Another memorable event, according to Fr Tony, was the prayer service held to remember Bernd Greber, the head of the Mt Buller ski school who tragically died in an avalanche in his native Austria in 2001. ‘We had a huge service,’ Fr Tony says. ‘And we had a flare run, where the skiers were skiing with flares in their hands down Bourke Street [ski run] to the chapel, and then we had a prayer service.’

Fr Tony has been called on to officiate at many other funerals over the years, as well as weddings and baptisms—‘We’ve got a baptism coming up later in the season’—and then there’s the regular Saturday-night Mass.

According to Fr Tony, regular Mass-goers on the mountain include locals who live and work in the vicinity of the chapel, as well as skiers from various lodges and ski clubs, including the Our Lady of the Snows Ski Club (OLSSC), which was formed by members of the Catholic Walking Club at a meeting at Cathedral Hall in 1956 and is ‘still thriving’. (OLSSC hosted Mass at their lodge for more than 40 seasons before the current chapel was opened and consecrated in 1993.) The Saturday Mass also draws people from lodges such as Opal Ski Lodge (owned by the Old Paradians’ Association Ski Club), the University Ski Club’s Mt Buller Lodge, and Pol-ski, the Polish ski club.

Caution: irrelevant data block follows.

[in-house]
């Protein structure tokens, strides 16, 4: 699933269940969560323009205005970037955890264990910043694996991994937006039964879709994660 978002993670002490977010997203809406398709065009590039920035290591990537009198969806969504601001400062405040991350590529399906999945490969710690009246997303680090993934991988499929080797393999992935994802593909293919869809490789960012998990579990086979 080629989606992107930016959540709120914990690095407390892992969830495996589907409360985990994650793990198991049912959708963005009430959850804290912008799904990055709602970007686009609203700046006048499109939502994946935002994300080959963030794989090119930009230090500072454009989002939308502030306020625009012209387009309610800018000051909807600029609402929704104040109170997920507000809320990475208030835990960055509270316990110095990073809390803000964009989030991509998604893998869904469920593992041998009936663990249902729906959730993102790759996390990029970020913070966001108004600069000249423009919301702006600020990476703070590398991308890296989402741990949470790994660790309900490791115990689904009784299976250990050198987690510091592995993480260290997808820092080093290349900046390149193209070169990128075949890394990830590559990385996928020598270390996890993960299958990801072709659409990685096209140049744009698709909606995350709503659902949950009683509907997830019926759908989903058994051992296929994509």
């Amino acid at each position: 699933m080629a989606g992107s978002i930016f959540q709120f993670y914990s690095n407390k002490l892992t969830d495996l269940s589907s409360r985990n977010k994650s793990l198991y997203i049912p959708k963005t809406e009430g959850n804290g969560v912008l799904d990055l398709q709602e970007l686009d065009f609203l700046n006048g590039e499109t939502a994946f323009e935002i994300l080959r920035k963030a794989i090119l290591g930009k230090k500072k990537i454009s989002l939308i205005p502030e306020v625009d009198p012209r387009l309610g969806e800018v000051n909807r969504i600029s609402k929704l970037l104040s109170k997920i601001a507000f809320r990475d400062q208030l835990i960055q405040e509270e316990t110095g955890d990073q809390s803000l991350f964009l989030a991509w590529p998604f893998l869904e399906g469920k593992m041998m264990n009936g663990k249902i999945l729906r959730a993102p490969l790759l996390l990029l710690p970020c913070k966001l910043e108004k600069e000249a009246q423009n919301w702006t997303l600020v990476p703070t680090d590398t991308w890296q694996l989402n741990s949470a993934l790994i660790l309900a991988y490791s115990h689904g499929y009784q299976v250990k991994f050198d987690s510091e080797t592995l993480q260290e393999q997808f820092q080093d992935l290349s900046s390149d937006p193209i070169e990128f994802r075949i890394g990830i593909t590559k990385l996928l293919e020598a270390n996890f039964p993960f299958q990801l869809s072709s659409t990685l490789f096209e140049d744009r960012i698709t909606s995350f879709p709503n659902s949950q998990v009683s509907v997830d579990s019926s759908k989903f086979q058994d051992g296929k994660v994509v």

Fr Tony has been supported in this ministry over the years by other Catholic priests who have occasionally made the journey to Mt Buller to celebrate Mass, including keen snowboarder Fr Dan Seratore MGL of St Benedict’s, Burwood.

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Fr Tony Kerin. Photo courtesy of Fr Tony Kerin.

While the Catholic Mass is the only regular religious service currently held there, the chapel is also used by people of other Christian denominations and religious faiths, including Muslims, who can use the prayer room at the rear of the chapel.

Particularly in the chapel’s early days, Fr Tony says, there were opportunities for friendship and shared ministry with clergy from other traditions. ‘Initially, when it first opened, the Anglican vicar from Mansfield and the couple who were the Uniting Church ministers in Mansfield were very involved,’ he says.